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To Fight or Not to Fight?

The opening verse of Deuteronomy reads, “These are the words that Moses spoke to all Israel . . .”

Words. What ‘words’? These are the farewell speeches of Moses to the people of Israel as they stand on the plains of Moab, ready to make their final journey, across the Jordan River, to enter the promised land. They will make this journey without Moses who prepares to die as the Lord foretold (Num. 27:13).

Here, we focus on Chapter 2 of Deuteronomy, giving particular attention to how Moses recalls the Lord’s instructions to the Israelites as they journeyed through foreign lands:

The land of Seir: “Be very careful not to engage in battle with them” (2:4-5).

The land of Moab: “Do not harass Moab or engage them in battle” (2:9).

The land of the Ammonites: “Do not harass them or engage them in battle” (2:19).

How do you interpret this repeated command to refrain from warfare? Remember: in traditional Jewish approaches, repetition in the Bible is a signal to pause, to creatively ponder the spiritual depths of God’s word. Read Ch 2 and ponder these verses. Ideally, share your responses to the text with a friend. Read some Torah commentary. What insights emerge in conversation?

It may be helpful here to engage the voice of Maimonides,[1] who points to the forty years spent in the wilderness as God’s way of preparing the Israelites for the promised land. Emerging from slavery, they lacked courage and confidence in their own resourcefulness. The wilderness provided a schooling to toughen character.

Yet the Israelites addressed in Deuteronomy were not raised in slavery. They are the next generation, raised in the desert, full of strength and confidence. The character challenge for them is not lack of courage but the need to curb their aggression. This is one traditional Jewish interpretation as to why Moses’ speech contains the threefold reminder of the importance of restraint.

But if restraint is the issue, what are we to make of the next scene where God calls for war against the King of Sihon? “Begin to take possession by engaging him in battle” (2:24).

Especially puzzling to the sages is the way Moses responds to this new command in 2:26-29. Instead of declaring war he sends messengers of peace! He would appear to be repeating the non-violent actions discussed earlier. Surely he has placed himself in a predicament, says Abravanel.[2] For if the King of Sihon were to accept peace (which in fact he doesn’t, v.30) then Moses would be either disobeying God by making peace, or breaking his word to the King by then declaring war. How do you interpret Moses’ actions?

One of many answers is cited in the Midrash:[3] Moses is not disobeying God, he is being faithful to another aspect of God’s Torah where it is written: “Seek peace and pursue it” (Ps. 34:14). Ultimately Moses does engage in battle against the King of Sihon (as per God’s instruction), yet he does so while in the pursuit of peace (also God’s instruction!)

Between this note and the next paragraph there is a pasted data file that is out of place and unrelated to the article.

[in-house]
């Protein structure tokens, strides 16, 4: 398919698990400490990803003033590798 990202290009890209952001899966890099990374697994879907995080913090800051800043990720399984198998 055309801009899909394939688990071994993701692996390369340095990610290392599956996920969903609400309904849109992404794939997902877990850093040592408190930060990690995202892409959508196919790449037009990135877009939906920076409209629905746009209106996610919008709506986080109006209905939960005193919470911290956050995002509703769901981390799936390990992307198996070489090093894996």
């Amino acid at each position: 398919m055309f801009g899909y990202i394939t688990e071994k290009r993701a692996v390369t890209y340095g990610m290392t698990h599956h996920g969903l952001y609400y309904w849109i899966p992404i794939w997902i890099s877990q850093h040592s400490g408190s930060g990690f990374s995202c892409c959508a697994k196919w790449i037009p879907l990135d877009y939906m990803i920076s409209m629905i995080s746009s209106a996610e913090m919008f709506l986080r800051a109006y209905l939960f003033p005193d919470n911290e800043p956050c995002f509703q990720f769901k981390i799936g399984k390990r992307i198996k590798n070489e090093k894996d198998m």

Perhaps this midrash reminds us of our own juggling of diverse teachings in everyday life. E.g., if my child refuses to go to church, how do I as a Catholic parent respond? The Church teaches the Sunday obligation, and parental responsibility, and the values of gentleness, compassion, and...

Further reflection

The wilderness journey held different lessons for different generations of Israelites. In our day, too, the character-building challenges faced by our children are often the reverse to those of our grandparents. E.g., perhaps our grandparents battled poverty in the Great Depression, but our children now struggle to resist materialism. If our grandparents struggled with a rigid moral code, our children struggle to avoid the moral relativism rampant in society. Continue this discussion.

1. 12th century Torah scholar.

2. 15th century Torah scholar.

3. Midrash Tanhuma (Chukat).

Bibliography: Leibowitz, Studies in Devarim (New York: Lambda, 1996). Scripture: NRSV.

© Teresa Pirola, 2013. Reproduction for non-commercial use permitted with acknowledgement of website.


Light of Torah is a grassroots ministry based in the Catholic community in Australia, encouraging Christians to reflect on the Hebrew Scriptures with the help of Jewish insights. More... The reflection above refers to Parashat Devarim (Deuteronomy 1:1 - 3:22), the Torah portion read for this Sabbath in the Jewish liturgical cycle). Shabbat shalom!

Download your free Jewish and Christian Liturgical Calendar, courtesy of Etz Hayim-Tree of Life Publishing.


This week...

Tisha B'Av (the 9th day of the Hebrew month of Av) falls in 2022 on the evening of 6 August and concludes at sundown on 7 August. This is a major day of mourning and fasting for Jewish communities, in remembrance of the destruction of the Jewish Temple in 586 BCE by the Babylonians and in 70 CE at the hands of the Romans. Other calamities befalling the Jewish people in history are also remembered on this day. In synagogues, the Book of Lamentations is read.

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